Tips for a Healthy Spine
Caring for your spine is one of the best things you can do to maintain your general health and well-being. After all, back pain not only hurts, but it can prevent you from living a full and active life.
Here are a few things you can do protect your back and your health.
Lifting heavy items, or twisting and turning while lifting, are frequently at the root of back injuries. When lifting an item, position your feet firmly, close to the item. Bend your knees. If the object is below your waist, keep your back straight while lifting. When lifting, use your legs to pull the object up steadily—avoid jerking. If it’s too heavy, ask for help.
Good posture is key for continued spinal health, and slouching puts stress on muscles and ligaments and forces them to work harder to keep you balanced. So when standing, keep your weight evenly distributed between both feet, hold your chest up, pull your abdomen and buttocks in and keep your shoulders back and relaxed (not rounded).
Sitting all day in front of a computer has become the norm for most workers. Unfortunately, that isn’t good for your back. Remember to avoid sitting in the same position for more than 30 minutes at time if at all possible. While sitting, try keeping your knees even with or slightly higher than your hips, your feet flat on the floor and your buttocks touching the back of the chair. Avoid slouching.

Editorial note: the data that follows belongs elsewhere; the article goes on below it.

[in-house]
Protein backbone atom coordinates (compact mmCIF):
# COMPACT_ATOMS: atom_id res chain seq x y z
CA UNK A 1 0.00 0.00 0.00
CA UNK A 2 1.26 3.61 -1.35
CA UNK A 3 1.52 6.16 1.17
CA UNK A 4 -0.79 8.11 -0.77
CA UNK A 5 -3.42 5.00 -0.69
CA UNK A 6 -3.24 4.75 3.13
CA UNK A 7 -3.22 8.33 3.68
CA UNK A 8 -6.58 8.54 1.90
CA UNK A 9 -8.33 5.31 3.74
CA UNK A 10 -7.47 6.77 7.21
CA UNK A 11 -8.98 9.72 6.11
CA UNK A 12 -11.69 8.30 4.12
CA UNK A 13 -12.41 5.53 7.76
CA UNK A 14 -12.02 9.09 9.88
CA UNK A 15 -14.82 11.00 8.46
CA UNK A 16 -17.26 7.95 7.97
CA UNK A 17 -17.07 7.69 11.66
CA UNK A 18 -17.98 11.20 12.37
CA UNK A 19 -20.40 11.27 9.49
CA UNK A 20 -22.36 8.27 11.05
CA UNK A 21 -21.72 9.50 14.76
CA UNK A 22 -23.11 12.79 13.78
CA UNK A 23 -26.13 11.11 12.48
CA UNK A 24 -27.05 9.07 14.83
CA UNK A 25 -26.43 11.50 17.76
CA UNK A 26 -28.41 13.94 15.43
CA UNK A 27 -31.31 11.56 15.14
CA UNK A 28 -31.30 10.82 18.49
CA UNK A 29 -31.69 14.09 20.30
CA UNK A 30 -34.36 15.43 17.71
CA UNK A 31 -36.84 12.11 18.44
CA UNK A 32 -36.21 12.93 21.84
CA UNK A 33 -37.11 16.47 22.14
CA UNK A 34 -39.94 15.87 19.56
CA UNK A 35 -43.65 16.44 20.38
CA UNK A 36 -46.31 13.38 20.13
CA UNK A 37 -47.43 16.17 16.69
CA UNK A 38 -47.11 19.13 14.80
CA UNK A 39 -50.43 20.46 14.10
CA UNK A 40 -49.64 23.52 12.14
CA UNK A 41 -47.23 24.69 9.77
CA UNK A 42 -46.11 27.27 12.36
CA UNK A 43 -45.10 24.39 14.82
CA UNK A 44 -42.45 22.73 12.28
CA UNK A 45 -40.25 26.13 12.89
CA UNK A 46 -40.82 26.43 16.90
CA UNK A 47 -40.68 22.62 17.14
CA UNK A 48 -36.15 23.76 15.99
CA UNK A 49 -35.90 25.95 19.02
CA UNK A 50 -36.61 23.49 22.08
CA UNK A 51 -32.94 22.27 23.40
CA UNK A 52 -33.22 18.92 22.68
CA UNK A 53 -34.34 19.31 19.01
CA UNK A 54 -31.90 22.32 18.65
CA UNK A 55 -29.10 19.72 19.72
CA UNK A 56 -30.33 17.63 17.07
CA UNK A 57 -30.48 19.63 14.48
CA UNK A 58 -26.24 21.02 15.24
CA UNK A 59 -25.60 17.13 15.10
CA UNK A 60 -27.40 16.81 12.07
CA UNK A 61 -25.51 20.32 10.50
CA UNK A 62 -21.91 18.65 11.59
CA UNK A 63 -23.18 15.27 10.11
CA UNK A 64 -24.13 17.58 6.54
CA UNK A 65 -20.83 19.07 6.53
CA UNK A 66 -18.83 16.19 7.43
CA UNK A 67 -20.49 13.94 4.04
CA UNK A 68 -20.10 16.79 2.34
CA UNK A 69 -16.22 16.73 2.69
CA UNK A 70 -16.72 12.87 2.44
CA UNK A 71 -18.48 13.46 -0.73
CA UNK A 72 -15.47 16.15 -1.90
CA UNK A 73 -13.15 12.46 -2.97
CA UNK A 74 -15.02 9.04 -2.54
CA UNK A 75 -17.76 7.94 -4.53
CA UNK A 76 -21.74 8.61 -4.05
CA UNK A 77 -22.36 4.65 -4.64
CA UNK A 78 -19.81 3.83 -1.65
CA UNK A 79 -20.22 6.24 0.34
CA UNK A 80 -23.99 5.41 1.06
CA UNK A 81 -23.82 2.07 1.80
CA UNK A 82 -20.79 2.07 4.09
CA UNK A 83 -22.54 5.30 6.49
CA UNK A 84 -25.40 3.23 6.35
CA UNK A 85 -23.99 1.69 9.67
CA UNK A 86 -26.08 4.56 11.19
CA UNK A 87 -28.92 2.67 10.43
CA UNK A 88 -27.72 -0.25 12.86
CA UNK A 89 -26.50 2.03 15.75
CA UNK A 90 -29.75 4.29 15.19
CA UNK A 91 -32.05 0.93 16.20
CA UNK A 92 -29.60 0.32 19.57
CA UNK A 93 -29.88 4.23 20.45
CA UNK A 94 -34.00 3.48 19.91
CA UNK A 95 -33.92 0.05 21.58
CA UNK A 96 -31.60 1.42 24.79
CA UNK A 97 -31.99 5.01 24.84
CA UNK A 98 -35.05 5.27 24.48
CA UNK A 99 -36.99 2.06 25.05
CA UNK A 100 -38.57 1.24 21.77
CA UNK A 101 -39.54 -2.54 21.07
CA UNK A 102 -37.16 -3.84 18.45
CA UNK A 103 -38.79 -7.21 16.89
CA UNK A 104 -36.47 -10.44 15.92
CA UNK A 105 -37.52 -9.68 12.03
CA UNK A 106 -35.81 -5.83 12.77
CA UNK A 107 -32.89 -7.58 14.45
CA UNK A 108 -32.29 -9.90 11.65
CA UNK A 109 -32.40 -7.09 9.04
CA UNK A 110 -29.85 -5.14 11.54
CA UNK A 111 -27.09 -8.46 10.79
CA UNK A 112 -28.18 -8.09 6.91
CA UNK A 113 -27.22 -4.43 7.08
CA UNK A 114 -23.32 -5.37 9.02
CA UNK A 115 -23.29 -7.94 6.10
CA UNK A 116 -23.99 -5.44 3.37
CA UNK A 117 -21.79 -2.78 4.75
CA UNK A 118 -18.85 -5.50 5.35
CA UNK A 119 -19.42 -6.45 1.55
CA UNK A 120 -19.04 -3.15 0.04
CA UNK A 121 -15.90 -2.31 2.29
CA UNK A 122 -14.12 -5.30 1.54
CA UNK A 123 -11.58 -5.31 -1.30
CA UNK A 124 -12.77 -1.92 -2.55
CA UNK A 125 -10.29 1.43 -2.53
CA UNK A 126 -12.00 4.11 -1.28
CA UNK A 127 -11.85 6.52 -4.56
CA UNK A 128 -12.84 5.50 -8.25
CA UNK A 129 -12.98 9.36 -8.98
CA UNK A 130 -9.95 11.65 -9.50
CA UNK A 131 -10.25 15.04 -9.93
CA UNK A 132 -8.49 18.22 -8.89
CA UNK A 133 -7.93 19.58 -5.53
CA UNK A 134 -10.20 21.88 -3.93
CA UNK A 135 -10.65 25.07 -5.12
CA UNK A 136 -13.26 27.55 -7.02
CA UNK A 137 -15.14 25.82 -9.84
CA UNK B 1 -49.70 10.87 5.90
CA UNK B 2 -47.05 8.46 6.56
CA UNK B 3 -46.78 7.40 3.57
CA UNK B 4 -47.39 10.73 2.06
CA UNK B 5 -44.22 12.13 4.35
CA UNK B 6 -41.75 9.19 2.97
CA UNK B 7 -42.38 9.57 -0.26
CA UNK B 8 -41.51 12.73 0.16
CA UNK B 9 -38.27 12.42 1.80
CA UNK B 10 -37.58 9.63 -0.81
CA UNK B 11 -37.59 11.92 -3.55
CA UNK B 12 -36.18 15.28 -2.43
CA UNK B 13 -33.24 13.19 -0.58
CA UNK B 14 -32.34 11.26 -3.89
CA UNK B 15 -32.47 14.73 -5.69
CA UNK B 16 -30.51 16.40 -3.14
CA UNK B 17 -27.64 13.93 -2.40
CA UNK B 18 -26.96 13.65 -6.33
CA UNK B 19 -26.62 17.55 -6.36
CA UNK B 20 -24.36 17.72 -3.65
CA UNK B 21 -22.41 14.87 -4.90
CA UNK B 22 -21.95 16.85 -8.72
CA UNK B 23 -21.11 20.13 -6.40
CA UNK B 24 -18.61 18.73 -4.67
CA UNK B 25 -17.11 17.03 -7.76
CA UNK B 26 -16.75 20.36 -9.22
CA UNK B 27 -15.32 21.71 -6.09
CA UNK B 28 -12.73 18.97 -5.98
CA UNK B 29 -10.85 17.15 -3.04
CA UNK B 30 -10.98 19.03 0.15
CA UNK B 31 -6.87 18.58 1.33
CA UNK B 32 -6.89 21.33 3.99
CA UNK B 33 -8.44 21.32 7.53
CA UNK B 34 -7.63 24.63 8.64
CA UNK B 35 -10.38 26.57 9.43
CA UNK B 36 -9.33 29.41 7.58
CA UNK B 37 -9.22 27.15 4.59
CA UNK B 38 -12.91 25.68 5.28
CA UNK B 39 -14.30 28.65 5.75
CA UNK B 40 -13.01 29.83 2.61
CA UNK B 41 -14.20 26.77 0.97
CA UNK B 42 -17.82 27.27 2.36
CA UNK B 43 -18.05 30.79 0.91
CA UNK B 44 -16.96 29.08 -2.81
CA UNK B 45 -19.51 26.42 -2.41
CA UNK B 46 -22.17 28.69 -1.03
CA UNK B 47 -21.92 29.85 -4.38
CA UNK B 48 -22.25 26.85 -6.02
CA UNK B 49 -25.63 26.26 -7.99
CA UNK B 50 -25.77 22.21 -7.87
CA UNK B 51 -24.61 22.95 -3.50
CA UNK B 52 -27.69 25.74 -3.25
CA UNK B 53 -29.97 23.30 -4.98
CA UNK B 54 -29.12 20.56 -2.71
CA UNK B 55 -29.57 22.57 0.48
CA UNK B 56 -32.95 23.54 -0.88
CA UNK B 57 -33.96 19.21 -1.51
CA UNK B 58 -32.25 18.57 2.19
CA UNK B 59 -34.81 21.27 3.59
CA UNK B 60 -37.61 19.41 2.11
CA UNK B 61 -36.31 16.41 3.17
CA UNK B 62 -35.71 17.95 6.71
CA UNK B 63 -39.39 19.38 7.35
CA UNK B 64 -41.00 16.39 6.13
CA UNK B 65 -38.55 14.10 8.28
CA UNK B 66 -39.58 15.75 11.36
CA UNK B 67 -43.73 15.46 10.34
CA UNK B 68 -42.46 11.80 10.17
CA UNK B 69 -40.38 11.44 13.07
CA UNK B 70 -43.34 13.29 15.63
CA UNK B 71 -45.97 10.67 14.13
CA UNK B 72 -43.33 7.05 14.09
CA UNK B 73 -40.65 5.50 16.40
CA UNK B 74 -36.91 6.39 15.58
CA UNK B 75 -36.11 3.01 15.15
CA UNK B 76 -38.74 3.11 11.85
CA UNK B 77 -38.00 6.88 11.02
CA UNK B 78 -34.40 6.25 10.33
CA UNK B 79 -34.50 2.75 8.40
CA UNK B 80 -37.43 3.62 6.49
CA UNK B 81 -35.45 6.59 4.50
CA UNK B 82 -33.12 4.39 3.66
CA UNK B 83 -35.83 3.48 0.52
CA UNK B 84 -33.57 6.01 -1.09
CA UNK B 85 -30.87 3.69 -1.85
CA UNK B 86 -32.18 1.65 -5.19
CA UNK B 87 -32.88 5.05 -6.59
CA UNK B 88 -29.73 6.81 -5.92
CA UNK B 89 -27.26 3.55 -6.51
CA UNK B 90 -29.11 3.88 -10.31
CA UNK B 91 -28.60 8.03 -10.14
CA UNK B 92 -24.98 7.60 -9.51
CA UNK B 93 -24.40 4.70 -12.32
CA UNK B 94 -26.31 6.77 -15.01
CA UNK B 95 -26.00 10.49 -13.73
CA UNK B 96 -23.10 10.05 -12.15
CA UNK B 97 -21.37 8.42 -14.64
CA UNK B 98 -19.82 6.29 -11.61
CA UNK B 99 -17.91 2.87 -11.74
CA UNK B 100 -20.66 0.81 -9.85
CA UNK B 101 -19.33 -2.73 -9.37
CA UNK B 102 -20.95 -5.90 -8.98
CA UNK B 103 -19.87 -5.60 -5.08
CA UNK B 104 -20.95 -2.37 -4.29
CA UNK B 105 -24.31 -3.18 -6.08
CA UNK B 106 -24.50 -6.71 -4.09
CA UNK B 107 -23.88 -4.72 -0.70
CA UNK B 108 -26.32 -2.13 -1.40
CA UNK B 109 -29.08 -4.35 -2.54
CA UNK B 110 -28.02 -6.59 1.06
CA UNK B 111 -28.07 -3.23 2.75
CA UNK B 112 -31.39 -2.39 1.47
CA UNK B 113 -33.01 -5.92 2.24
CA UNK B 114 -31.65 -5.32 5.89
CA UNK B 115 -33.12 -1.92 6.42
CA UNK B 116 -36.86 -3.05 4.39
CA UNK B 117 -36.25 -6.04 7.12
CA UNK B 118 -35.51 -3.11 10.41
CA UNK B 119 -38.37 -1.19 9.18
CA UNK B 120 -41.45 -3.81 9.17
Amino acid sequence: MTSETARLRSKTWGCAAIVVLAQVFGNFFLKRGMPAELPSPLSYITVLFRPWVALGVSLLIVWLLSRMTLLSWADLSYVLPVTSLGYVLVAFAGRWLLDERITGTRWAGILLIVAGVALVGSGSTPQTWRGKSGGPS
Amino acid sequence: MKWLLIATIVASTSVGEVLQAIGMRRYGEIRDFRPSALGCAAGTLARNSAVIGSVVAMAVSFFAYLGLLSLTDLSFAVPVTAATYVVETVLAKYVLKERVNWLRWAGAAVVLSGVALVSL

Generally, sleeping on a firm mattress (not sagging) that supports your spine will be best for your health. If you sleep on your back, place a pillow underneath your knees. For sleeping on your side, bend your knees slightly and position a pillow between your legs at the knee. For your neck, look for a pillow designed to support it while sleeping.
Stretching backs and necks not only feels good, it helps with flexibility, which in turn, keeps joints working optimally, maintains range of motion and may reduce the risk of injury. So get up and stretch out.
Regular exercise is important for good spinal health because it can help you lose or maintain your weight which avoids putting undue stress on your spine. Exercise may also help you strengthen both back and abdominal muscles, which is good for your posture.
Water is essential for good health, and our musculoskeletal system requires adequate water for soft tissue elasticity and for repair. So, remember what mom said, “Drink at least eight glasses of water every day.”
If you’re overweight, talk with your doctor about losing the excess pounds. Not only will it take pressure off your spine and minimize postural problems and potential disk compression, but it will improve your overall health and well-being.
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For more information or a physician referral, call (855) 314-8347 or find a doctor near you.